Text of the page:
Substantial high-affinity methanotroph populations in Andisols effect high rates of atmospheric methane oxidation

Authors

  • Pete J. Maxfield,

    1. Organic Geochemistry Unit, Bristol Biogeochemistry Research Centre, School of Chemistry, University of Bristol, Cantock's Close, Bristol, BS8 1TS, UK.
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  • Ed R.C. Hornibrook,

    1. Bristol Biogeochemistry Research Centre, Department of Earth Sciences, University of Bristol, Wills Memorial Building, Queens Road, Bristol, BS8 1RJ, UK.
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  • Richard P. Evershed

    Corresponding author
    1. Organic Geochemistry Unit, Bristol Biogeochemistry Research Centre, School of Chemistry, University of Bristol, Cantock's Close, Bristol, BS8 1TS, UK.
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E-mail: r.p.evershed@bristol.ac.uk; Tel. (+44) 117 928 7671; Fax (+44) 117 925 1295.

Summary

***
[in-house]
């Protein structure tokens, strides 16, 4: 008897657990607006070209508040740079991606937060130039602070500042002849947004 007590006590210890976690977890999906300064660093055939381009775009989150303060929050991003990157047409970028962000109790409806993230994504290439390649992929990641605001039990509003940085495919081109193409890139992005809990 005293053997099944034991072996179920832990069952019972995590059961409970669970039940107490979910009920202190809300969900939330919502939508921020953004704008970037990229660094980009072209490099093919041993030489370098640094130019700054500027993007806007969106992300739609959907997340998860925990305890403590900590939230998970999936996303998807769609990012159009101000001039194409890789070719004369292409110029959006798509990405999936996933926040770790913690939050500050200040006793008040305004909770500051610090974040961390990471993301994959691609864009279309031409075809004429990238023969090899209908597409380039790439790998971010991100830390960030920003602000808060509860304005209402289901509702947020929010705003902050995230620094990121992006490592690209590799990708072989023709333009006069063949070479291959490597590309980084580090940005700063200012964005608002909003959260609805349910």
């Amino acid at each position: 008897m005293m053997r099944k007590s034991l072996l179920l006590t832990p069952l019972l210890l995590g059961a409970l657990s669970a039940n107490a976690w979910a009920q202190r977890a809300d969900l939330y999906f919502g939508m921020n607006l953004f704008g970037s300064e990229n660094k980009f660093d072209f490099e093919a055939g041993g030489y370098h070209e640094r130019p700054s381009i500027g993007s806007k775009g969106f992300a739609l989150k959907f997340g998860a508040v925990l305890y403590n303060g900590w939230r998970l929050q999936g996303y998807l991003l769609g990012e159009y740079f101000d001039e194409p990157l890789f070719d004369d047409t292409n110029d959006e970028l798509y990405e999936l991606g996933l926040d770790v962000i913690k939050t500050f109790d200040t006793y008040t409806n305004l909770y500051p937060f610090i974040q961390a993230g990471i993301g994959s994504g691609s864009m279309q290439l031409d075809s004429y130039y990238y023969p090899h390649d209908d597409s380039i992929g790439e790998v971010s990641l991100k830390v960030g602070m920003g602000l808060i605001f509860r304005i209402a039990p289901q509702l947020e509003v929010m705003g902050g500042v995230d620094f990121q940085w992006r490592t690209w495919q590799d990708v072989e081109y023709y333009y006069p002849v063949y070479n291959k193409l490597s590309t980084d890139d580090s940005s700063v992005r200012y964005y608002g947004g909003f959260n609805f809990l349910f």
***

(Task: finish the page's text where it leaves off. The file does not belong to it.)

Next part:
Methanotrophic bacteria in soils derived from volcanic ash (Andisols) were characterized via time series 13C-phospholipid fatty acid (PLFA) labelling. Three Andisols were incubated under 2 ppmv 13CH4 for up to 18 weeks, thus enabling high-affinity methanotrophs to be selectively characterized and quantified. PLFA profiles from all soils were broadly similar, but the magnitude of the high-affinity methanotrophic populations determined through 13C-PLFA-stable isotope probing displayed sizeable differences. Substantial incorporation of 13C indicated very large high-affinity methanotrophic populations in two of the soils. Such high values are far in excess (10×) of those observed for a range of mineral soils incubated under similar conditions (Bull et al., 2000; Maxfield et al., 2006; 2008a, b). Two of the three Andisols studied also displayed high but variable CH4 oxidation rates ranging from 0.03 to 1.58 nmol CH4 g−1 d.wt. h−1. These findings suggest that Andisols, a previously unstudied soil class with respect to high-affinity methanotrophic bacteria, may oxidize significant amounts of atmospheric methane despite their low areal coverage globally.

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